J.B. Spins

Jazz, film, and improvised culture.

Monday, July 23, 2007

Piano Girl


Piano Girl: Lessons in Life, Music, and the Perfect Blue Hawaiian
By Robin Meloy Goldsby
Backbeat Books/Hal Leonard
0-87930-882-6


This should go without saying, but it bears repeating: if you request a song from the pianist in a bar or hotel, you should tip. The more wack your request, the larger the tip should be. If you have any further questions about hotel piano etiquette, you can consult Robin Meloy Goldsby’s entertaining memoir Piano Girl.

Meloy has played piano in restaurants, hotel lobbies, resorts, and the odd (at times very odd) cabaret gigs. Having played major midtown hotels, like the Marriott Marquis in the late 1970’s and 1980’s, she probably played “Memories” and “I Did It All For Love” more than any human being should have to.

Starting in Pittsburgh, Goldsby makes her way to Germany by way of New York (with periodic stops in Haiti), playing perfectly tasteful background music. After some less inspiring gigs in places like Waterbury, she eventually starts gigging in the big Broadway hotels, thanks to a new agent:

“Harlan Ellis. What a great name. In my short career I’ve worked for Pete Frank, Sammy Scott, and Rick Lester. Most agents seem to have two first names. Maybe Harlan Ellis will be different. He has two last names.” (p. 113)

Despite feeling outclassed at her first audition for Ellis, she finds that just by being pleasant, she edges out a talented, but socially challenged field of pianists. It is a lesson she passes along to her protégé, Robin Spielberg, who would become a professional confidant as well. Goldsby recalls:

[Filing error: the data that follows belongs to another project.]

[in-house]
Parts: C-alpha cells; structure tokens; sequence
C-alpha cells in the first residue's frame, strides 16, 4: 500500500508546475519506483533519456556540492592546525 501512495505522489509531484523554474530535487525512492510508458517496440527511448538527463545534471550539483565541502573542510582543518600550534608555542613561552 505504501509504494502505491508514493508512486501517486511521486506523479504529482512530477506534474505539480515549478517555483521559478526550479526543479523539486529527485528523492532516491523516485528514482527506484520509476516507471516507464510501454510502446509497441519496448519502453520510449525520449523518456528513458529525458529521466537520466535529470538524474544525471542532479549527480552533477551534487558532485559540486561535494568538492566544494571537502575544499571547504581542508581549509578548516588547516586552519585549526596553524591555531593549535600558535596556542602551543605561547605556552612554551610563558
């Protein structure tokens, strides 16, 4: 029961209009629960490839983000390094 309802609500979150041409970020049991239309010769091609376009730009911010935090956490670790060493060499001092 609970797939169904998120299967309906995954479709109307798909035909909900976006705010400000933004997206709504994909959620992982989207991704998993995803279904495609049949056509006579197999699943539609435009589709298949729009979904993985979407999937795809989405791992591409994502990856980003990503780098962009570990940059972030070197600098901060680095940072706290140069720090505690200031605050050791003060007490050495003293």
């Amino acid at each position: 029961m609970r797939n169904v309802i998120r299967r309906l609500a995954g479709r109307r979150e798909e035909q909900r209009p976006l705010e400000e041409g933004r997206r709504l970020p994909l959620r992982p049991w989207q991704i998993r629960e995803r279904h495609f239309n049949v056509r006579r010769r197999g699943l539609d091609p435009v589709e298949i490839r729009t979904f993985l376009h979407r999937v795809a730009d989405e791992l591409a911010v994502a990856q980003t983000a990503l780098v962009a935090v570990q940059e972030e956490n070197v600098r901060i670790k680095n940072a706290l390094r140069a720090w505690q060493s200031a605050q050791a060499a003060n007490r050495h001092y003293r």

“We would compare notes about wacko customers and potential stalkers, and we figure out how you can avoid playing Scott Joplin pieces if you hold up your left hand like a claw, say you were born with a deformity, and you can’t possibly stretch a major tenth.” (p. 197)

Golsby writes with wit and maintains her affection for the music she plays. While packaged and blurbed to evoke Sex and the City (and not inappropriately so), we hear her conversing with her inner voices (Voice of Reason and Voice of Doom) enough to satisfy Woody Allen neurotics. Her story will also interest jazz listeners, as Meloy has appeared on Marian McPartland’s Piano Jazz and is currently married to John Goldsby, a bassist with the WDR big band.

Piano Girl is a quick and amusing read that should encourage people to listen closer to the person playing piano in their bars and restaurants. Here in New York particularly, that person could be a world class musician.

(Note: Goldsby is visiting America this month to do publicity for Piano Girl.)

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